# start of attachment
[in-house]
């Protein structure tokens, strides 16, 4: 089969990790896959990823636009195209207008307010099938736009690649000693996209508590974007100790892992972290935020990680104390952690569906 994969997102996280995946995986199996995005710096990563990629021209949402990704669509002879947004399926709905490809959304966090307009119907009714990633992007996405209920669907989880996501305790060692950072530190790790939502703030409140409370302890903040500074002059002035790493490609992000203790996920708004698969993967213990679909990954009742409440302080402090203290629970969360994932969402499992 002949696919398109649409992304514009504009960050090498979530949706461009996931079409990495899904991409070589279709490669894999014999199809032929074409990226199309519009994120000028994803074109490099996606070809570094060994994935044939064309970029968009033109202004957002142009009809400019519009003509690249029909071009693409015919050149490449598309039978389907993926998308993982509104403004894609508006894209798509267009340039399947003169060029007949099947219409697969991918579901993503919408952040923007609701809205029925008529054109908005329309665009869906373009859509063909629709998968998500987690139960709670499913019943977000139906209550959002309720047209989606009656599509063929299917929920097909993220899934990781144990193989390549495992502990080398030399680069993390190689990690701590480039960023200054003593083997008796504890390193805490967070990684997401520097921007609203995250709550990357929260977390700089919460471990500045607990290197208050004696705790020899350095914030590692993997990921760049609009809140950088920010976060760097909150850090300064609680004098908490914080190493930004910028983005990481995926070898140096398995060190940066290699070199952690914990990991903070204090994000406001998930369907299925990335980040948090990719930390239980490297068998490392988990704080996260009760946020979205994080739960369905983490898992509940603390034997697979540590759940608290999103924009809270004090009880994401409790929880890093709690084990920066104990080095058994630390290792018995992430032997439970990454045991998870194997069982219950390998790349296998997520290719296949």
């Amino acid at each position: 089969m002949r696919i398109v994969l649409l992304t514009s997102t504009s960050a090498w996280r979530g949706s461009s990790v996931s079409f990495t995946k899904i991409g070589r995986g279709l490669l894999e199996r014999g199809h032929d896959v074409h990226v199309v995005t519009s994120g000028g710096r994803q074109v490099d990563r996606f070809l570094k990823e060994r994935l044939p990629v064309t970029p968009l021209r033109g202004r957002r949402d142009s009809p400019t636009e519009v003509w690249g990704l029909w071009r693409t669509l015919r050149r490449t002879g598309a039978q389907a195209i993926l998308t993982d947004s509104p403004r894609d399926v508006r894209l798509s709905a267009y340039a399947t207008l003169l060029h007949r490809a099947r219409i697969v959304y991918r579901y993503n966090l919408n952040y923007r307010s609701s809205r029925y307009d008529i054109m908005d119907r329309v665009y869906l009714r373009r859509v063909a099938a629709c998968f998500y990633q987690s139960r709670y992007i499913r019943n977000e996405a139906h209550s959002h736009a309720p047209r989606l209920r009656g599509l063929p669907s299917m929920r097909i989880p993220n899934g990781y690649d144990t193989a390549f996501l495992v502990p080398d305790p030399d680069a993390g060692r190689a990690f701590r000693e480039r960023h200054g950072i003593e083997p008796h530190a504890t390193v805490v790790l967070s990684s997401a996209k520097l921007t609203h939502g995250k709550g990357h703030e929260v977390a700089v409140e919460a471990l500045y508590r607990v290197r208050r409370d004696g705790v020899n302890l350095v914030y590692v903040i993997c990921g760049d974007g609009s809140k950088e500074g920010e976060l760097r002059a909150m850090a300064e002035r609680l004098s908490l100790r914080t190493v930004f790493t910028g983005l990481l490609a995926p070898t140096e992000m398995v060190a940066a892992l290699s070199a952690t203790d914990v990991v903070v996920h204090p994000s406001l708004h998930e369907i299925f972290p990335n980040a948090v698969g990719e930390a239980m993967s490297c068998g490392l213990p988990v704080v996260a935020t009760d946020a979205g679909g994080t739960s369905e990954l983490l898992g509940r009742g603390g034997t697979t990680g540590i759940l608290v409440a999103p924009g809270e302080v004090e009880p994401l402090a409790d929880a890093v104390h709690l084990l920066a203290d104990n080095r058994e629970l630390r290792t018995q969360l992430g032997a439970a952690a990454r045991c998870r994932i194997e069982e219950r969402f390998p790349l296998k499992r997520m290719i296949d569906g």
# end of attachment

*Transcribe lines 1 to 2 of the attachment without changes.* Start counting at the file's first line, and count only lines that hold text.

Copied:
[in-house]
């Protein structure tokens, strides 16, 4: 089969990790896959990823636009195209207008307010099938736009690649000693996209508590974007100790892992972290935020990680104390952690569906 994969997102996280995946995986199996995005710096990563990629021209949402990704669509002879947004399926709905490809959304966090307009119907009714990633992007996405209920669907989880996501305790060692950072530190790790939502703030409140409370302890903040500074002059002035790493490609992000203790996920708004698969993967213990679909990954009742409440302080402090203290629970969360994932969402499992 002949696919398109649409992304514009504009960050090498979530949706461009996931079409990495899904991409070589279709490669894999014999199809032929074409990226199309519009994120000028994803074109490099996606070809570094060994994935044939064309970029968009033109202004957002142009009809400019519009003509690249029909071009693409015919050149490449598309039978389907993926998308993982509104403004894609508006894209798509267009340039399947003169060029007949099947219409697969991918579901993503919408952040923007609701809205029925008529054109908005329309665009869906373009859509063909629709998968998500987690139960709670499913019943977000139906209550959002309720047209989606009656599509063929299917929920097909993220899934990781144990193989390549495992502990080398030399680069993390190689990690701590480039960023200054003593083997008796504890390193805490967070990684997401520097921007609203995250709550990357929260977390700089919460471990500045607990290197208050004696705790020899350095914030590692993997990921760049609009809140950088920010976060760097909150850090300064609680004098908490914080190493930004910028983005990481995926070898140096398995060190940066290699070199952690914990990991903070204090994000406001998930369907299925990335980040948090990719930390239980490297068998490392988990704080996260009760946020979205994080739960369905983490898992509940603390034997697979540590759940608290999103924009809270004090009880994401409790929880890093709690084990920066104990080095058994630390290792018995992430032997439970990454045991998870194997069982219950390998790349296998997520290719296949």